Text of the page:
“Today marks 18 years since the Republic of South Ossetia was proclaimed,” said Eduard Kokoity as his breakaway region celebrated its independence with a military parade in Tskhinvali yesterday. ”For 18 years, the people of South Ossetia have been proving their right to an equal place among other nations.”Prime Minister Putin must have been studying the Ossetian leader’s words with confusion, because in the last two weeks Kokoity has alternatively advocated that his region unify with Russia and maintain its claimed status as an independent state. Now, Putin is undoubtedly alarmed as well: on Thursday the breakaway leader said that South Ossetia would retain its independence and seek to unify with North Ossetia. North Ossetia is within the Russian Federation.Putin apparently had no idea what he was letting loose.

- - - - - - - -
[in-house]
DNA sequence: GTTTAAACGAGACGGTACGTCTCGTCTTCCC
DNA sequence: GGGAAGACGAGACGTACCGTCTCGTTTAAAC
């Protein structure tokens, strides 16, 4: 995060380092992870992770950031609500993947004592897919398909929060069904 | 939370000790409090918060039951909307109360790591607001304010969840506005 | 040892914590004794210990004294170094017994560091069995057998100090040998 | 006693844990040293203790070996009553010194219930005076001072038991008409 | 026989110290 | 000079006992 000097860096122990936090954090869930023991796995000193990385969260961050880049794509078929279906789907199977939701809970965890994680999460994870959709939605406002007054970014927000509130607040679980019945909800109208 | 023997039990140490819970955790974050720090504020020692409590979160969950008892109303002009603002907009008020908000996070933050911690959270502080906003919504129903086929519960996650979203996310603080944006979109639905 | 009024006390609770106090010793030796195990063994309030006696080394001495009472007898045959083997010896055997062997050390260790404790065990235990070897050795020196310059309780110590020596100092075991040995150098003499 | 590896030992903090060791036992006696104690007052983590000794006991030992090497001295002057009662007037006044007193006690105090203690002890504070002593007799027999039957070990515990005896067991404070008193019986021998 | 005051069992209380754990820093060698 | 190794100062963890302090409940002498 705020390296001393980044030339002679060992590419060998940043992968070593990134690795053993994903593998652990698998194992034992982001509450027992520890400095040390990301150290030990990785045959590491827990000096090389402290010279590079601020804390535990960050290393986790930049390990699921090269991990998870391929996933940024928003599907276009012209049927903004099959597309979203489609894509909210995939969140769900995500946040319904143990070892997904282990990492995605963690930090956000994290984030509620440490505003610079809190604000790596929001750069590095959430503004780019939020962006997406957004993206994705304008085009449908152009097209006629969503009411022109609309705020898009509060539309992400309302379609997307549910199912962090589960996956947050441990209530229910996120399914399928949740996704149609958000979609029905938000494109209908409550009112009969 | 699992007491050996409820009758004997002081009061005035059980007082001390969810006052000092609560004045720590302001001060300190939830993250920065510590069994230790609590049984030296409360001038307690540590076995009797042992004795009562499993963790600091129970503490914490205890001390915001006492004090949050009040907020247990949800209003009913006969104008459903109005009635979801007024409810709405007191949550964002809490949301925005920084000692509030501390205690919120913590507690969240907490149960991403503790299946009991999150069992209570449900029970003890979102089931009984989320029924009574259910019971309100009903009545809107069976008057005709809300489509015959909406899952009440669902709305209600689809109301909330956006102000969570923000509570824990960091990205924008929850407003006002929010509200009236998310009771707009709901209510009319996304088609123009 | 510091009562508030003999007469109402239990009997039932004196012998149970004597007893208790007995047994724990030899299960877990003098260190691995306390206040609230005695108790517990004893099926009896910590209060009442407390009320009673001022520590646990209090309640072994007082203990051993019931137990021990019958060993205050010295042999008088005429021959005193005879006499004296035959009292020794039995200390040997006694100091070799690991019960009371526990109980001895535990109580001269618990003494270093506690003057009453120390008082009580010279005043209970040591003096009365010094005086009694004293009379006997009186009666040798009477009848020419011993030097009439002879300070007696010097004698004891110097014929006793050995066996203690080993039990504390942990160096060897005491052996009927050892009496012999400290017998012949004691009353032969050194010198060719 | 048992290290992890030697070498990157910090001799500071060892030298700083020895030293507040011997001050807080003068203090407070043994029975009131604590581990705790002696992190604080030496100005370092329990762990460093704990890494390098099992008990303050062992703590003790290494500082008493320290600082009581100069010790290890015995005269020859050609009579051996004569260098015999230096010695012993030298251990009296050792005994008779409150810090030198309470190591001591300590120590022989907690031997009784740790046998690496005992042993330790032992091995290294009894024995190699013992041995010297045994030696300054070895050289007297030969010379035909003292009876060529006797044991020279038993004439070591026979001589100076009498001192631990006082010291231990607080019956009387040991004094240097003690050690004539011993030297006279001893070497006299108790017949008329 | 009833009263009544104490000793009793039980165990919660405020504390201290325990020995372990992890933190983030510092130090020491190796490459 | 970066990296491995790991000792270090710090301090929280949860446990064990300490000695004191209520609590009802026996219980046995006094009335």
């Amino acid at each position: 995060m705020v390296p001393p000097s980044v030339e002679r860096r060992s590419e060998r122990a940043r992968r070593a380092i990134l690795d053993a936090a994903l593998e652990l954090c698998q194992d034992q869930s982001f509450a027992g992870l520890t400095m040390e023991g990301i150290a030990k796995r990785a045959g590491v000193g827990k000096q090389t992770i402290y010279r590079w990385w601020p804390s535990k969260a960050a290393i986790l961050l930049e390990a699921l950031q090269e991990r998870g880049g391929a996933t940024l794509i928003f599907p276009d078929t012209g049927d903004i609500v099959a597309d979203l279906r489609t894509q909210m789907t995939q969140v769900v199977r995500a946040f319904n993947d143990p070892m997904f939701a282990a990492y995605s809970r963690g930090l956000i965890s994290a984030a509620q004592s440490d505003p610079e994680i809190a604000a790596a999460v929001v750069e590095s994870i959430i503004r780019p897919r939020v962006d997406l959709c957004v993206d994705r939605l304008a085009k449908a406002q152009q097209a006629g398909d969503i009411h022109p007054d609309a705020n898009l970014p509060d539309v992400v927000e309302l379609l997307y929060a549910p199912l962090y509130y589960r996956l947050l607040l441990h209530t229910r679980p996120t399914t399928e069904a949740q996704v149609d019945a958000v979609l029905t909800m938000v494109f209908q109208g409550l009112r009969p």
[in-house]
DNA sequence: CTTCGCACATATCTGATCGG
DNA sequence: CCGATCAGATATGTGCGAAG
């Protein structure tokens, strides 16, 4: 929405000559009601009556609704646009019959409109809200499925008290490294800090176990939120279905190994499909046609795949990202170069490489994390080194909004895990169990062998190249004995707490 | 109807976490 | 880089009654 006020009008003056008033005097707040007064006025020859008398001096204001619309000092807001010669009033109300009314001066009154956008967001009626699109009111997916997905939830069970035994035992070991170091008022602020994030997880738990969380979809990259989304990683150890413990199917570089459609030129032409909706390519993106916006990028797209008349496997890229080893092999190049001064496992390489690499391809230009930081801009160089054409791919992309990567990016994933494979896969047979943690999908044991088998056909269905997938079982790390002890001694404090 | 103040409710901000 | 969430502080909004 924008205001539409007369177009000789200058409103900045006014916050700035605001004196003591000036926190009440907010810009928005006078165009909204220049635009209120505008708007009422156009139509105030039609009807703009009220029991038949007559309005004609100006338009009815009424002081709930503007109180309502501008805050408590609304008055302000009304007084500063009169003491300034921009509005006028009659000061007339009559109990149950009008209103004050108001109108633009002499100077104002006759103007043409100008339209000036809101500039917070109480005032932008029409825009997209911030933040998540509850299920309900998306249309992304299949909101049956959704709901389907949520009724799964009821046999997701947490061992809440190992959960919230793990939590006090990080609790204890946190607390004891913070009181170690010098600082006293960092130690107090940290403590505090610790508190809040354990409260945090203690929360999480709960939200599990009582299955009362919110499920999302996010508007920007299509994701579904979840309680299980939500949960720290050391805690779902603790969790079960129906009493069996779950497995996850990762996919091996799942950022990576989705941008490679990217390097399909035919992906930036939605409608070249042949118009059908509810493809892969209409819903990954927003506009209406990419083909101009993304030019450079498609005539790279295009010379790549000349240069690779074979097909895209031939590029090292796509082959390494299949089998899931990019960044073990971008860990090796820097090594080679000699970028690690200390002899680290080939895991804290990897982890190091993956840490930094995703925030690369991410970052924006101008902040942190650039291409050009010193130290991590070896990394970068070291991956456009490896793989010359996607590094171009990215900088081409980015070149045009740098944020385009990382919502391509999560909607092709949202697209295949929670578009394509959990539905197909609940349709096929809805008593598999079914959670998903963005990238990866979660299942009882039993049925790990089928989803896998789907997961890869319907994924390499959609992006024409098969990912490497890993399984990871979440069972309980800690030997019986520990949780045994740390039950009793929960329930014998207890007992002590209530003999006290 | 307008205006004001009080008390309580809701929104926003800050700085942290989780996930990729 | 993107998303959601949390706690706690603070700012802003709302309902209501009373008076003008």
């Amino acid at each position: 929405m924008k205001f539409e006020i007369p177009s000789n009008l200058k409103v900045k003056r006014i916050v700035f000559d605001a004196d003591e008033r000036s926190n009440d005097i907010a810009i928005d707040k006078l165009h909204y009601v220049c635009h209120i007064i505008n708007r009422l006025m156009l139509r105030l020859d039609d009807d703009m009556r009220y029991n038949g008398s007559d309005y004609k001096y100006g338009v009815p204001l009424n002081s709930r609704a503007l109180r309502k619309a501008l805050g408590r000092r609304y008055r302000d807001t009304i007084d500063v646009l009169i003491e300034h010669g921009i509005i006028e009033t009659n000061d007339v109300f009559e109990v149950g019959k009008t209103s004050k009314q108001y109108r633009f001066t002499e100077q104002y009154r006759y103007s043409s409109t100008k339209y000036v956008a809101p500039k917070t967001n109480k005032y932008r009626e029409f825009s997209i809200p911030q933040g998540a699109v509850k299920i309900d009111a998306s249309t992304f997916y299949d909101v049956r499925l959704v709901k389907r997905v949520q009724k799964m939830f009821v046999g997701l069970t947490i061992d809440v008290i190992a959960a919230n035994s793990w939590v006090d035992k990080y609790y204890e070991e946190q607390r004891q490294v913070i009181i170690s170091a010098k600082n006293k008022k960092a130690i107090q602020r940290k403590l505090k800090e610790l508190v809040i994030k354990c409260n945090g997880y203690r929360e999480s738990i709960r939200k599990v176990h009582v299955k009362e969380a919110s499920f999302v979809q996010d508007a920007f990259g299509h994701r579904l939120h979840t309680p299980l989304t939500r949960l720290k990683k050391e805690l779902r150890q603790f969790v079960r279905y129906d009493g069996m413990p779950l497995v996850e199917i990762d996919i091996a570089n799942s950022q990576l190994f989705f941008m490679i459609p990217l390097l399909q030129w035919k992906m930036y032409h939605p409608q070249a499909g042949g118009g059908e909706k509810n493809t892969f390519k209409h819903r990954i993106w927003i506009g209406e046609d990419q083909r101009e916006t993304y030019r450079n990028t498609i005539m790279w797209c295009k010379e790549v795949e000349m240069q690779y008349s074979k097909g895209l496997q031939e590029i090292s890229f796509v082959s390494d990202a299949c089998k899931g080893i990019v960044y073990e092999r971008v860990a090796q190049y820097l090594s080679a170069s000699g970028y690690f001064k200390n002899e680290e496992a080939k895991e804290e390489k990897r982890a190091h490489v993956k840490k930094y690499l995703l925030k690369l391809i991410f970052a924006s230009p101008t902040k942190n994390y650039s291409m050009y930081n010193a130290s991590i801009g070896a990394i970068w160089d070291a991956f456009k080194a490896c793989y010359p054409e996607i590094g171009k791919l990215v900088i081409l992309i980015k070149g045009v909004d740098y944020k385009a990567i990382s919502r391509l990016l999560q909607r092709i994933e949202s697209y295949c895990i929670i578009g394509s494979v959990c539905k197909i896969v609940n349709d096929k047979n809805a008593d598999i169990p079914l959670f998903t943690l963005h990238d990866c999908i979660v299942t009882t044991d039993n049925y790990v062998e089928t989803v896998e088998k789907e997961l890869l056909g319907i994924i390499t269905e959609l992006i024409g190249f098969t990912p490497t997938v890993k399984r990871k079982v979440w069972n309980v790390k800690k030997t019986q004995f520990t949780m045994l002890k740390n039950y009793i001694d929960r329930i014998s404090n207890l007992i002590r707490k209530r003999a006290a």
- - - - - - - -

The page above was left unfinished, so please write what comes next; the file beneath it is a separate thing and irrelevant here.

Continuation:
Moscow, it appears, has backed itself into a corner. It has just fought a war for self-determination and recognized the independence of South Ossetia. What could the Kremlin possibly say when Kokoity asks for a statehood referendum of all Ossetians?
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